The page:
The Nanny Diaries, which became a movie staring Scarlet Johansen, is the story of Nan, a young woman in New York who works as a nanny for the wealthy families of Manhattan.  The whole book is centered on Nan’s work with the Xs, and their son Greyer.  As it so happens, Mrs. X is the type of mother that needs a nanny because all the time she spends at the spa is exhausting; she provides very little care to her own child when she is around; and she’s more concerned with appearances than her son.  Mr. X is an elusive character that pops in an out of Greyer’s life because he’s so busy at the office and having an affair.  Greyer is a sweet little boy is a whole host of neuroses from being raised in an environment with Mr. and Mrs. X as his only stable influence, and a rotating cast of hired help.  Enter Nan, who brings love and concern for Greyer, and a hope of normalizing the environment he’s being raised in.

In Nanny Returns, Nan is back in New York and Greyer’s life years later, after a grown-up Greyer tracks her down for answers about his childhood.  Nan is a young professional with a consulting business, a husband, a home renovation project, and a boatload of guilt for how she left things with Greyer when he was young.  Nanny Returns gives the reader a look at Greyer and his contemporaries (i.e. the spoiled brats that Nan knew as toddlers who now have credit cards and smart phones), as well as where the Xs are after all these years.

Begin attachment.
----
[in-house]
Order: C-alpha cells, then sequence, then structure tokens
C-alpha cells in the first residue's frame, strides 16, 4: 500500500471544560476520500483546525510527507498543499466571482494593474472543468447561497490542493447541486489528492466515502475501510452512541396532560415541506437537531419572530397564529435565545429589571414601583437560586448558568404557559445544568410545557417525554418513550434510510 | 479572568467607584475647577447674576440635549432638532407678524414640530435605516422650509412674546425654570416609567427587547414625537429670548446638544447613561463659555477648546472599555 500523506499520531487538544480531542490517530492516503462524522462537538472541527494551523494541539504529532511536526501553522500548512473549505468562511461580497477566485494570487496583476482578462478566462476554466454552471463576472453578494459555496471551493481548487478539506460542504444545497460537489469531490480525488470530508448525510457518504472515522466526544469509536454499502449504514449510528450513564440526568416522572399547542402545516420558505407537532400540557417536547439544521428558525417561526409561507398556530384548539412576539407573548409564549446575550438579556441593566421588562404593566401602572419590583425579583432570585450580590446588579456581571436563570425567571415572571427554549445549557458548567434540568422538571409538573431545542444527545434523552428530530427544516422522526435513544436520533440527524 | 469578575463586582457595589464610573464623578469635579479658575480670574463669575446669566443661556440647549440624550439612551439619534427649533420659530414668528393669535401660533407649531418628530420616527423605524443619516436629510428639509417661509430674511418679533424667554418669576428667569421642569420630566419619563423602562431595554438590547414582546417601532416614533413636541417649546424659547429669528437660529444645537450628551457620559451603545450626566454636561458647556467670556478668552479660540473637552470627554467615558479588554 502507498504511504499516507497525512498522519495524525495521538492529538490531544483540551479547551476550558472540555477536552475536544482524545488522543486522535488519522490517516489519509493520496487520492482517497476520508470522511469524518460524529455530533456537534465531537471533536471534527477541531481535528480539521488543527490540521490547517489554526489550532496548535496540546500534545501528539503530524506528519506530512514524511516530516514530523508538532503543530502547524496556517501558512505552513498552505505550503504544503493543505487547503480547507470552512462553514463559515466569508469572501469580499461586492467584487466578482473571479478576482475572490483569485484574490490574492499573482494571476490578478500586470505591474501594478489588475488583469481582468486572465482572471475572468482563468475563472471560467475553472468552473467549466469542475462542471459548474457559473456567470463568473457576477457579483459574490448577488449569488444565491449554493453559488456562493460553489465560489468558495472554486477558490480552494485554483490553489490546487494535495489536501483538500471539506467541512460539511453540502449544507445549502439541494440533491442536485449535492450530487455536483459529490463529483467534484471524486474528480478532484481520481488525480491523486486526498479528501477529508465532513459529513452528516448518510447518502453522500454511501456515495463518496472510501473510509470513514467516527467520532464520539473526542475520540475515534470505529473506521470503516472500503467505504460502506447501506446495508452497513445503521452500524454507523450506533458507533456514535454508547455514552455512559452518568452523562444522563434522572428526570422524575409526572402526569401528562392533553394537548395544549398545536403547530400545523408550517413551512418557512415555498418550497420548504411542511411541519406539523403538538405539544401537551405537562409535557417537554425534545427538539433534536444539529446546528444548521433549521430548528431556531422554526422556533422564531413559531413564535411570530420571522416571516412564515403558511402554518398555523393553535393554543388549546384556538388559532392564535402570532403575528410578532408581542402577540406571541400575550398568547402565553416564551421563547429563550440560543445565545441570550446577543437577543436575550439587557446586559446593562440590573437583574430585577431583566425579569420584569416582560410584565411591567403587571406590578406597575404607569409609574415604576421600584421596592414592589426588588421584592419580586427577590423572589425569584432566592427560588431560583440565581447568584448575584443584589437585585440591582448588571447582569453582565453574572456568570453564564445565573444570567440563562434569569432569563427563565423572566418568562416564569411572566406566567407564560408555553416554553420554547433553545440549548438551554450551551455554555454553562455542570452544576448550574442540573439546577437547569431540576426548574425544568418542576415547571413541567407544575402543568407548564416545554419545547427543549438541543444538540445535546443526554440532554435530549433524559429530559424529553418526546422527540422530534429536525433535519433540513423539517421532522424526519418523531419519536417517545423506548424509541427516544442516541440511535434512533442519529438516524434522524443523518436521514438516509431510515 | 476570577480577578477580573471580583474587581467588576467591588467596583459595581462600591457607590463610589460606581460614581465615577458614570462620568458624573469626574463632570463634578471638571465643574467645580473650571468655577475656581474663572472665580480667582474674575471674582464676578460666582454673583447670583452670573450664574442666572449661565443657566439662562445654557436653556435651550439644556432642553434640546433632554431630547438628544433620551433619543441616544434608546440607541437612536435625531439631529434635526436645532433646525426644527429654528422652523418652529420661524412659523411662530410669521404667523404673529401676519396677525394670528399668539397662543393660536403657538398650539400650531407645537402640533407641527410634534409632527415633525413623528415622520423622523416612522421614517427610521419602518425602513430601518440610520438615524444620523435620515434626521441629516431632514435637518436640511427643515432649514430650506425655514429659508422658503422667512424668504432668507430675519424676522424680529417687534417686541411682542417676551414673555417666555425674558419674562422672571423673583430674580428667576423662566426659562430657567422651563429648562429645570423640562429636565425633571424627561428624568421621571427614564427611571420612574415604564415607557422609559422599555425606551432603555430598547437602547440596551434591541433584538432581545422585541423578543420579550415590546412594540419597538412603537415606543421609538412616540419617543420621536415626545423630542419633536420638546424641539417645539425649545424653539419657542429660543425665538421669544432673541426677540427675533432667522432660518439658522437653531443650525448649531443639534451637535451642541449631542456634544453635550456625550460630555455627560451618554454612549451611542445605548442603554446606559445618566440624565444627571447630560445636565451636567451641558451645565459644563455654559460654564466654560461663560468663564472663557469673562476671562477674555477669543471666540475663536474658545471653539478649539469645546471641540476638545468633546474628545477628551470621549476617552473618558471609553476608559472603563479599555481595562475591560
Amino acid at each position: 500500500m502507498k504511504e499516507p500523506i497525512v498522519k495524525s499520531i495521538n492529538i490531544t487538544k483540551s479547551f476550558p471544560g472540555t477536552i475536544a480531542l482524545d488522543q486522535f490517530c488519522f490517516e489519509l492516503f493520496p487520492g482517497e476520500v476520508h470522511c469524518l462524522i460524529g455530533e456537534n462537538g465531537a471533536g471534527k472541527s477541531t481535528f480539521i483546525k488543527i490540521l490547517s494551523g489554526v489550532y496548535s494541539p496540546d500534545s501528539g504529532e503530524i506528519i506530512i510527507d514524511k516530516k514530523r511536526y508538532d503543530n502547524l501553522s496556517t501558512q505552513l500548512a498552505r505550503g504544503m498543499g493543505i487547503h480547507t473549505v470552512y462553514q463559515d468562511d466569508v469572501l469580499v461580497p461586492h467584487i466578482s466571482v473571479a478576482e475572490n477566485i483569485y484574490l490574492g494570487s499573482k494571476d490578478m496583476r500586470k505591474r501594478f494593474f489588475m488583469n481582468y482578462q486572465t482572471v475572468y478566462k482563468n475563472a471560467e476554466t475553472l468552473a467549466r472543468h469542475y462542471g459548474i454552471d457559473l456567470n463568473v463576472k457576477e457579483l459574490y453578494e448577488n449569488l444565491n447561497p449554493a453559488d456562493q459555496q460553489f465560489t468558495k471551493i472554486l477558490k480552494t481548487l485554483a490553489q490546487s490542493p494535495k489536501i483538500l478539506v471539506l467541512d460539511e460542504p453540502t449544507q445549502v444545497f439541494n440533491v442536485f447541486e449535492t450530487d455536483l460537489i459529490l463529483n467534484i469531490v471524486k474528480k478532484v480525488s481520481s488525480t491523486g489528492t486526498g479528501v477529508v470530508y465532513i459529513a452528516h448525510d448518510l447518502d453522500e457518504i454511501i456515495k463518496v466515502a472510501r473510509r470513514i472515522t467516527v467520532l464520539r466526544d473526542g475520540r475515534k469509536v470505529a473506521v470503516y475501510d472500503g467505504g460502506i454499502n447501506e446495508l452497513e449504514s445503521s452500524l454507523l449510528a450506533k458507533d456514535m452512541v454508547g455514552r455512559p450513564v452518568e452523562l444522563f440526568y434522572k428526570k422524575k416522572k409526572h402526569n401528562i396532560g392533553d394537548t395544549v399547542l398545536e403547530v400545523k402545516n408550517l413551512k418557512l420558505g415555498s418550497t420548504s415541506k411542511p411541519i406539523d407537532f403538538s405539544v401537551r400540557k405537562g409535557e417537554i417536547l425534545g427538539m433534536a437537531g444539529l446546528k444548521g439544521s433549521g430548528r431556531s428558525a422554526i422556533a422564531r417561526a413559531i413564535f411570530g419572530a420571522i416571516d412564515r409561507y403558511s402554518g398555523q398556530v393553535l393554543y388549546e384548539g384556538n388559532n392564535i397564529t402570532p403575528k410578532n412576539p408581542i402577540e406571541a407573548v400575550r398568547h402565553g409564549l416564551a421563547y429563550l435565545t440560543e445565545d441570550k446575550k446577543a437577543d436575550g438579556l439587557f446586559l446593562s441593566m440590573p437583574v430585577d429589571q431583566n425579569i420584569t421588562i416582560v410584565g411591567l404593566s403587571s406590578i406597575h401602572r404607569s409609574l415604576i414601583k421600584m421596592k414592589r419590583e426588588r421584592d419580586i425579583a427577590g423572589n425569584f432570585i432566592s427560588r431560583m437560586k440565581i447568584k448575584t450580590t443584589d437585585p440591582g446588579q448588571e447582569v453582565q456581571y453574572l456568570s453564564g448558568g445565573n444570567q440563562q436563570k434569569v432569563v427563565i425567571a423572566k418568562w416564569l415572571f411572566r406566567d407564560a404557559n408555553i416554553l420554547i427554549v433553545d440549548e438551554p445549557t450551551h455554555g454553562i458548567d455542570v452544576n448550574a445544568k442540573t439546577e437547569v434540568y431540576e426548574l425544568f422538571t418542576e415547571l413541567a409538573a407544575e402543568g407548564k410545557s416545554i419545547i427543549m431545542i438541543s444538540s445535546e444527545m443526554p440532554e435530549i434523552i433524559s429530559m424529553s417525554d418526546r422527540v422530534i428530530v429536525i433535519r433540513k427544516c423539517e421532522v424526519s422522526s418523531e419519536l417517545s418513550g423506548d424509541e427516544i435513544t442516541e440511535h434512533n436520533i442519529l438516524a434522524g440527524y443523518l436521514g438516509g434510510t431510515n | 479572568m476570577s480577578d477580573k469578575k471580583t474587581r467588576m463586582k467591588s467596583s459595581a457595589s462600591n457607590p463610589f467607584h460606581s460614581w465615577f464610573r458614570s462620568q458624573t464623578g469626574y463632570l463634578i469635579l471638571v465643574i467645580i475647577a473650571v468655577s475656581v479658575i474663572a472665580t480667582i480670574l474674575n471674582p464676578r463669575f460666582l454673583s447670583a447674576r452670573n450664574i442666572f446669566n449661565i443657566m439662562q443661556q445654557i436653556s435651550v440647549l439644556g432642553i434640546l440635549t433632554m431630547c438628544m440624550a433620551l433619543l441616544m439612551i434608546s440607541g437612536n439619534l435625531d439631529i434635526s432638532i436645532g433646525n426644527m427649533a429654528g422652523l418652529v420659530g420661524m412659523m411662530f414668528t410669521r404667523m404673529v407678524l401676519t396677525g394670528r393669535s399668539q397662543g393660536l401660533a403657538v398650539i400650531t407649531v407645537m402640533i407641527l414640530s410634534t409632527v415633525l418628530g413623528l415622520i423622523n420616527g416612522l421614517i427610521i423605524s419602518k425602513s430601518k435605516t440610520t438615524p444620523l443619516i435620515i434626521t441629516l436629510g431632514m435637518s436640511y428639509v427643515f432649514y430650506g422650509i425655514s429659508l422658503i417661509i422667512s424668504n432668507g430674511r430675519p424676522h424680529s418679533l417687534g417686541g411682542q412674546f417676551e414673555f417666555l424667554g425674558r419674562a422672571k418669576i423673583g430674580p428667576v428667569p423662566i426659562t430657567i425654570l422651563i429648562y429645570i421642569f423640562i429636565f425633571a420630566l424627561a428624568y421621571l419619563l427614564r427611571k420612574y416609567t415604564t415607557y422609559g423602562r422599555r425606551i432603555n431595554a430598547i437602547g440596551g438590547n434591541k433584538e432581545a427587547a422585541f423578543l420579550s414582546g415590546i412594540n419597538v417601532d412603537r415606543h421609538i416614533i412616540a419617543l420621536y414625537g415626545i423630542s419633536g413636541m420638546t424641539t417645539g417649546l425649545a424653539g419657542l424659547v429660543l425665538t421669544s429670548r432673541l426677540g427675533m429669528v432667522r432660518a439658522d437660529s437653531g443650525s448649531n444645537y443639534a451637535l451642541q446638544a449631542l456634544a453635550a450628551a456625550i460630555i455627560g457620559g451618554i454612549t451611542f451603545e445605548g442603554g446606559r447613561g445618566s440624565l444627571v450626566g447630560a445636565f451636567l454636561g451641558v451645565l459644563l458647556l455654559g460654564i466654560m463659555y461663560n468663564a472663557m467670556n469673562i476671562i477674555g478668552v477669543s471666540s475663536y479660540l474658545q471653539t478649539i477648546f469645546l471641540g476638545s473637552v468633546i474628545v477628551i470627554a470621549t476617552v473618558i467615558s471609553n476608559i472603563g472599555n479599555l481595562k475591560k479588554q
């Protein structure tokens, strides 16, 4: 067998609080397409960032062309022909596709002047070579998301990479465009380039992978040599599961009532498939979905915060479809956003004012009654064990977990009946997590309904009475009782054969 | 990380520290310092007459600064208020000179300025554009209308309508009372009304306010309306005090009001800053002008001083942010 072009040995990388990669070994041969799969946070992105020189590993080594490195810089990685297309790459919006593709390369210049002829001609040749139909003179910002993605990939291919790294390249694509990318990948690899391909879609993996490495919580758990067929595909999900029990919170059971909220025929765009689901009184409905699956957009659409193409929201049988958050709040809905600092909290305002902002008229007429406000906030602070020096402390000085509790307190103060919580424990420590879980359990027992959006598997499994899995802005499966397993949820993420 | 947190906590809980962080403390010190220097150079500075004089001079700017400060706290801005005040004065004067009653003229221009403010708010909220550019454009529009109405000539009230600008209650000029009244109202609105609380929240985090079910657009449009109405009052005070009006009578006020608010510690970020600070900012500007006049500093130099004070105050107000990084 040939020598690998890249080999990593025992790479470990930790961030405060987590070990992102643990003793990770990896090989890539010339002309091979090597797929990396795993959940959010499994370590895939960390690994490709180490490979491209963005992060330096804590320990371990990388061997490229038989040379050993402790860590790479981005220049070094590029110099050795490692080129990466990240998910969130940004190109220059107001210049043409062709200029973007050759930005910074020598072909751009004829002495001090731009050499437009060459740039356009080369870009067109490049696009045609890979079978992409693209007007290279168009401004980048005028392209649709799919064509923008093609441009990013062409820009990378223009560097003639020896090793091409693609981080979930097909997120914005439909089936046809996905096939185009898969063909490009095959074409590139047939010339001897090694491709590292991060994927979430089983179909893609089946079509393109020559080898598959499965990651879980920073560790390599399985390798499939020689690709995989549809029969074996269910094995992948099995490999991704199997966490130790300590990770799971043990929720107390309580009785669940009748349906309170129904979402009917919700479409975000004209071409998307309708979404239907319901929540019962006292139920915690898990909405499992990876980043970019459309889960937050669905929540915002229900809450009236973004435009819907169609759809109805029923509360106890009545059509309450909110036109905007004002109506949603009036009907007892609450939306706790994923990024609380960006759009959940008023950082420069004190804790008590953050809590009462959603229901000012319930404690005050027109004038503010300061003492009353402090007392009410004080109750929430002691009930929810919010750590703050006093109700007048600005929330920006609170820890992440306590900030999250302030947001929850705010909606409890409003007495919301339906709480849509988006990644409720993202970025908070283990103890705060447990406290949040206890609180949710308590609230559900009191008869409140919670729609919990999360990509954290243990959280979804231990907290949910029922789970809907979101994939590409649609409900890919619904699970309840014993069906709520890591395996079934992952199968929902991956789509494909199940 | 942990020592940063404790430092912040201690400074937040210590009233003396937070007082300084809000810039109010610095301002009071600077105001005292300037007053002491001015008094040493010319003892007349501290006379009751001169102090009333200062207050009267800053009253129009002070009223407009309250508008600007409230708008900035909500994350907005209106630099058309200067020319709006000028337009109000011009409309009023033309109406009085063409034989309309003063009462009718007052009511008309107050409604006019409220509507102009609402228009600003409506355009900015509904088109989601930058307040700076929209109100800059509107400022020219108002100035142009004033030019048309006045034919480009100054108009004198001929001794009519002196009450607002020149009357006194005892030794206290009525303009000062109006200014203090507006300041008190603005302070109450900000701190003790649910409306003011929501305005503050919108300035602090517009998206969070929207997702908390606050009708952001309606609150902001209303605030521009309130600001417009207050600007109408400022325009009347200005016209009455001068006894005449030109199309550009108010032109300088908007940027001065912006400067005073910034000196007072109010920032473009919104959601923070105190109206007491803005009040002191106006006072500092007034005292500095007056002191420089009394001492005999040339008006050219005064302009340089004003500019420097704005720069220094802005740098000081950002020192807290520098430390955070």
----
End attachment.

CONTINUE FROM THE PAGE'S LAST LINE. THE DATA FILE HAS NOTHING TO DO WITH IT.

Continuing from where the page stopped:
What both books have in common is something of a The Devil Wears Prada feel.  What I mean by that is that Nan gets sucked into doing things for her employer (and later former employer) that she knows is, if not wrong, then pretty close to the line.  But Nan feels compelled to do the things ask of her for altruistic reasons; she wants to protect the children that are at the centre of the cluster-fuck of a life the Xs have created for them.  As a rational observer, the reader wants to encourage Nan to get out and not look back, but then again, once you’re invested in the characters, you want to help the kids and tell off the Xs yourself.

And that’s where the skill of McLaughlin and Kraus come through.  Both authors spent time working in the milieu they place Nan.  The stories, while probably changed enough to avoid a liable lawsuit, were inspired by the things they saw while working as nannies for Manhattan’s uber-wealthy.  When an author is told to write what they know, the Nanny books make a great example of how well that can work.  The result is a whole host of engaging and believable characters that made me want to snap up the sequel when it came out years later to see where everyone had ended up.

One last word before wrapping this review up, and that’s on the movie adaptation of The Nanny Diaries.  I find that the main flaw to the movie is that the filmmakers tried to imbue it with a sense of humour that’s just not there in the book.  In the movie, Nan getting nailed by icing when a high-energy (stoned?) mother insists on playing with the kids during a play date is made comical by the presence of a dead-pan employee of the mother, some light-hearted music, and the vivid shade of pink the icing is when it hits Nan.  In the book, the reader understands that the woman is married to a man way out of her league and age range, she’s dealing with mental-health issues (not drugs), and her behaviour is completely inappropriate, as she’s got nothing on under her bathrobe while she’s playing with her son and his friend.  While the movie makes it a part of a larger montage of how hard Nan’s life is, the book conveys the fact that money doesn’t bring stability to the lives of the type of women that Nan is working for.  In fact, in the book, I found it one of the saddest moments, while in the movie is a completely removable scene.  The movie sets out to be a comedy; the book(s) set out to be a serious look at the lives these children can live.